“How real can you make it?” I replied, walking over to a tall, blonde-haired woman in a beige blouse, three-quarter length brown skirt and sensible shoes.

“That depends on Wolfgang,” whispered Ulrike, nodding her head in the direction of the male actor. “And on what you want. You’re the director.”

“I want a real movie kiss that moves the viewer to tears,” I replied. “Bacall and Bogart; Leigh and Gable; Crawford and that violin player in Humoresque.”

“John Garfield,” exhaled Ulrike, rotating a shoulder to relax her diaphragm. “I will be Dietrich. Distant but determined, detached but passionate – ice and fire rolled into one.”

“Good! Shall I warn Wolfgang?”

“No, let him be surprised. I take the initiative, no?”

“Yes, Mrs East kisses Mr West. But make sure your lips come together slowly – in the classic Hollywood manner. I want maximum pre-touch tension.”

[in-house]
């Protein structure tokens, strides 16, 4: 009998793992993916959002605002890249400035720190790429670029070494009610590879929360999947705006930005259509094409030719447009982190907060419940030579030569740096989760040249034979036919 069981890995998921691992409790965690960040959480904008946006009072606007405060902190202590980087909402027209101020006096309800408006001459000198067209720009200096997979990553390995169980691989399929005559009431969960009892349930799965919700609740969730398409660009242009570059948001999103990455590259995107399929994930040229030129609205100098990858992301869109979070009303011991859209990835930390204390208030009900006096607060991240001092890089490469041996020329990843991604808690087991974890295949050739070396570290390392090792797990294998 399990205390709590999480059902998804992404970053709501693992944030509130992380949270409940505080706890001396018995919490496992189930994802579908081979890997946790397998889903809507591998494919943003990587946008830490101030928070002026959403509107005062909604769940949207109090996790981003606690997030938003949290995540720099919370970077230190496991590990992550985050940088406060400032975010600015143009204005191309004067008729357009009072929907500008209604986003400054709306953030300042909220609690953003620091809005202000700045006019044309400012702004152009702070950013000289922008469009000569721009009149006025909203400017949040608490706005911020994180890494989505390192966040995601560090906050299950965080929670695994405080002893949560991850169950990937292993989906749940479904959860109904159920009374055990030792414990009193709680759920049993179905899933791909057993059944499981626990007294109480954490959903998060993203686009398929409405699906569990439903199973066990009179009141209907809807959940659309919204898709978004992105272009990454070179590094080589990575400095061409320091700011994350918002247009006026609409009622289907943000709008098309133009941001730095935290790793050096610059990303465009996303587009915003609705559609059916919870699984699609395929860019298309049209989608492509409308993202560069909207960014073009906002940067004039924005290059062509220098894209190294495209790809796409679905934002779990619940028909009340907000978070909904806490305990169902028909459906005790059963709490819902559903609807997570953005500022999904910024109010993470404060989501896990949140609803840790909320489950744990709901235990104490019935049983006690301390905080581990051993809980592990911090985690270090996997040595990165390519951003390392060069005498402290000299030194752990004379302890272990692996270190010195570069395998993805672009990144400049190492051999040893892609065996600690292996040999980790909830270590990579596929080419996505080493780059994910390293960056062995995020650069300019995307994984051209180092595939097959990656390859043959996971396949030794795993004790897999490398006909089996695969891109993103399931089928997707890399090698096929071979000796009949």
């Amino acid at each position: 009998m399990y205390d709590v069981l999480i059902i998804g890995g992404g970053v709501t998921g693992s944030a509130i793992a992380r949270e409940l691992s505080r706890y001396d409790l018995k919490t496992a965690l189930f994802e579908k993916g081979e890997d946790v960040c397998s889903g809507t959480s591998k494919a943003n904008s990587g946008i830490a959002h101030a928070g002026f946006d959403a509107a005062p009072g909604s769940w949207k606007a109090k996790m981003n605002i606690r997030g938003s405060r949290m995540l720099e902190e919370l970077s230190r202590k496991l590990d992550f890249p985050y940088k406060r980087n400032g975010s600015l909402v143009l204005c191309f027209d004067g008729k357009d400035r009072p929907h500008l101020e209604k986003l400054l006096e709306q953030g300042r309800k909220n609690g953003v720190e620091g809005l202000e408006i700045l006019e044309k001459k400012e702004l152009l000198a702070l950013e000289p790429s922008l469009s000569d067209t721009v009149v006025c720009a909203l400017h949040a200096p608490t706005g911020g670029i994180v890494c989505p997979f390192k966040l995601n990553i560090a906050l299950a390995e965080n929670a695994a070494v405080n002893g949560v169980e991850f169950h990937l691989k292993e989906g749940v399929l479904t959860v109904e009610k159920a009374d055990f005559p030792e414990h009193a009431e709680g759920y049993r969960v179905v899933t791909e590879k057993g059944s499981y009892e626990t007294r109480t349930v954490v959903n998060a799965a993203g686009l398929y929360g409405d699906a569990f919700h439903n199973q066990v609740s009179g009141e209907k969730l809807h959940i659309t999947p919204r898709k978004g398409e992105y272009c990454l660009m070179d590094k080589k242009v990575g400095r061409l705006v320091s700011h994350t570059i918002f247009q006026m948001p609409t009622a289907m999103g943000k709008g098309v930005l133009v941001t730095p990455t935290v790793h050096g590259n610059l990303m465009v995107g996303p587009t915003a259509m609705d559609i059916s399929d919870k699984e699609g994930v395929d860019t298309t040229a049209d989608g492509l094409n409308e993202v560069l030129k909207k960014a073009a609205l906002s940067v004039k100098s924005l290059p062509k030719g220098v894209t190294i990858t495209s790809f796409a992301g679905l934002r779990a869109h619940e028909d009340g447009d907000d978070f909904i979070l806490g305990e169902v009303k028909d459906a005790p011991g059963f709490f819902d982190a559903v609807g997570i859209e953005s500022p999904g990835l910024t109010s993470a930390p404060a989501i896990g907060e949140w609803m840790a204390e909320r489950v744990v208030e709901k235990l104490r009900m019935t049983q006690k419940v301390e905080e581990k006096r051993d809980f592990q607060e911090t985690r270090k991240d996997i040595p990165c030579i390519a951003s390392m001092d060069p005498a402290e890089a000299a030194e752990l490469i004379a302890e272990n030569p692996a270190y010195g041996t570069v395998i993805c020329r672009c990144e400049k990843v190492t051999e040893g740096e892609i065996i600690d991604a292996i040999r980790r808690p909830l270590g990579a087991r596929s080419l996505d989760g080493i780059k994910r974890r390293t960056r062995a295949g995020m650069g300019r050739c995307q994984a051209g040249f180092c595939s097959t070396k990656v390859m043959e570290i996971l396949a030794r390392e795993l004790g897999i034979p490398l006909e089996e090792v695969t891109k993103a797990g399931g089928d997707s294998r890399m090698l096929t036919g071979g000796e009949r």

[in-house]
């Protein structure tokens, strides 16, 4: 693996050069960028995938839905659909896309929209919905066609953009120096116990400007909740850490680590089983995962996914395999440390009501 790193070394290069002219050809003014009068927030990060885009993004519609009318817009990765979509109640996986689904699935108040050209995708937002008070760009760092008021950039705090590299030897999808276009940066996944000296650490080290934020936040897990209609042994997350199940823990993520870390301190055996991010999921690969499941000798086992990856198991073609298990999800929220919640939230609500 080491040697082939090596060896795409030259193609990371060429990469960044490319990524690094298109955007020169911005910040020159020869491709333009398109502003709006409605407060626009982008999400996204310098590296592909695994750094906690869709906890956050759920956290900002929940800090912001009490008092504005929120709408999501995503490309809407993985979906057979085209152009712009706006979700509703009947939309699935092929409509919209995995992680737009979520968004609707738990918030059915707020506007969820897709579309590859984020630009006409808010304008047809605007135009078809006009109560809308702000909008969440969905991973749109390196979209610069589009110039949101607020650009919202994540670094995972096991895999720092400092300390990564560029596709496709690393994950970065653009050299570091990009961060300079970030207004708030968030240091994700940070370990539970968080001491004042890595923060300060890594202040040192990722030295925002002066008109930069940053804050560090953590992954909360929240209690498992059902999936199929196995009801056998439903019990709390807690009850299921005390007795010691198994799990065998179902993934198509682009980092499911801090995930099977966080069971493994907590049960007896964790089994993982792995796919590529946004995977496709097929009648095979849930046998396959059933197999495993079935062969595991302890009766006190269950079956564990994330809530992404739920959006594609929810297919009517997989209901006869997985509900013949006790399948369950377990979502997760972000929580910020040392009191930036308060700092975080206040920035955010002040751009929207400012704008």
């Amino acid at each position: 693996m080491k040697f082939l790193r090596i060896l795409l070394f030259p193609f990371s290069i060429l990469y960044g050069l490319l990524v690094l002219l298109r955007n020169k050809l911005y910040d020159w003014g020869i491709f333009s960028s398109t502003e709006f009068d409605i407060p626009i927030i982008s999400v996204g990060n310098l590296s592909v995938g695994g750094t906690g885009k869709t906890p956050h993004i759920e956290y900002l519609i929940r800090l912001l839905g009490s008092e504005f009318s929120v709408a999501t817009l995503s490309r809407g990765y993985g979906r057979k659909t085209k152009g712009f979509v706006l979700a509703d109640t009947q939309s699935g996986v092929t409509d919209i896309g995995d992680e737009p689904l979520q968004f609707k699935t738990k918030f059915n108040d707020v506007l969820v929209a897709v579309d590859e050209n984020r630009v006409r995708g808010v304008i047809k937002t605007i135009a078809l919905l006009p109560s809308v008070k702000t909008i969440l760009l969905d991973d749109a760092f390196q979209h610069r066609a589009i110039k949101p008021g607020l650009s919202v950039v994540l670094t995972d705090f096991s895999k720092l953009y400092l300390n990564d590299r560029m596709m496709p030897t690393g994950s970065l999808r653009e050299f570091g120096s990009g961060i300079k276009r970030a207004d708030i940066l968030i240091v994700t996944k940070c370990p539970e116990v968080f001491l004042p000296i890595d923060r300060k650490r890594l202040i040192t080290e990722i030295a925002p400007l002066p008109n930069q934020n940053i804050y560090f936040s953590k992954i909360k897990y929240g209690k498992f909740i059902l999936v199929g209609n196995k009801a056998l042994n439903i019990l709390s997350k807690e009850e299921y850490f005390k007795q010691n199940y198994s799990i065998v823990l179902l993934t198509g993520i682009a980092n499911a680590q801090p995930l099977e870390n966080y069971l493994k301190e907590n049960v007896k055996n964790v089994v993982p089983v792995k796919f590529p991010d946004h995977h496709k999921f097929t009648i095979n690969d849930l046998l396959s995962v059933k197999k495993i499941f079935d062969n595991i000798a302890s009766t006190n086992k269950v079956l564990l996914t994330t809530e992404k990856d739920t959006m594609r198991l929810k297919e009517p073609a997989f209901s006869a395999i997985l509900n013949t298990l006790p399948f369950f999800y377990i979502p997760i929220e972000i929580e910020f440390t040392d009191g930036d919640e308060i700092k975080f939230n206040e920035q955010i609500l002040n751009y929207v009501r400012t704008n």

Jawohl, Herr Regisseur.” 

I crossed the room to Wolfgang, a man of twenty-six with Cary Grant features.

“All set, Wolfgang?”

Wolfgang glanced at the crowd outside.

“It will be difficult in front of them.”

“Imagine you’re on stage,” I soothed.

“I can’t see the faces on stage.”

Wolfgang had been harder for me to deal with than Ulrike. He worried that the characters had no personality, that they were cardboard cutouts without motivation or emotions.

“Why are we kissing?” he asked now.

I glanced at my notes.

“‘To signify the similarity of social codes in East and West; to cement – seal with a kiss – two systems that, despite surface differences, seduce and cajole their citizens into obedience and passivity; to emphasise the common bond of bourgeois family values and traditional role-playing prevalent in consumer capitalist and state socialist countries.’”

Wolfgang raised his eyebrows.

“Doesn’t help much.”

“Follow Ulrike’s lead,” I coaxed, giving him a pat on the shoulder. “And relax! Imagine it’s your first kiss, the first time a woman’s lips have touched yours.”

“Ready to go in one,” Franz shouted, as he switched on a two-kilowatt light and bathed Wolfgang in a golden glow.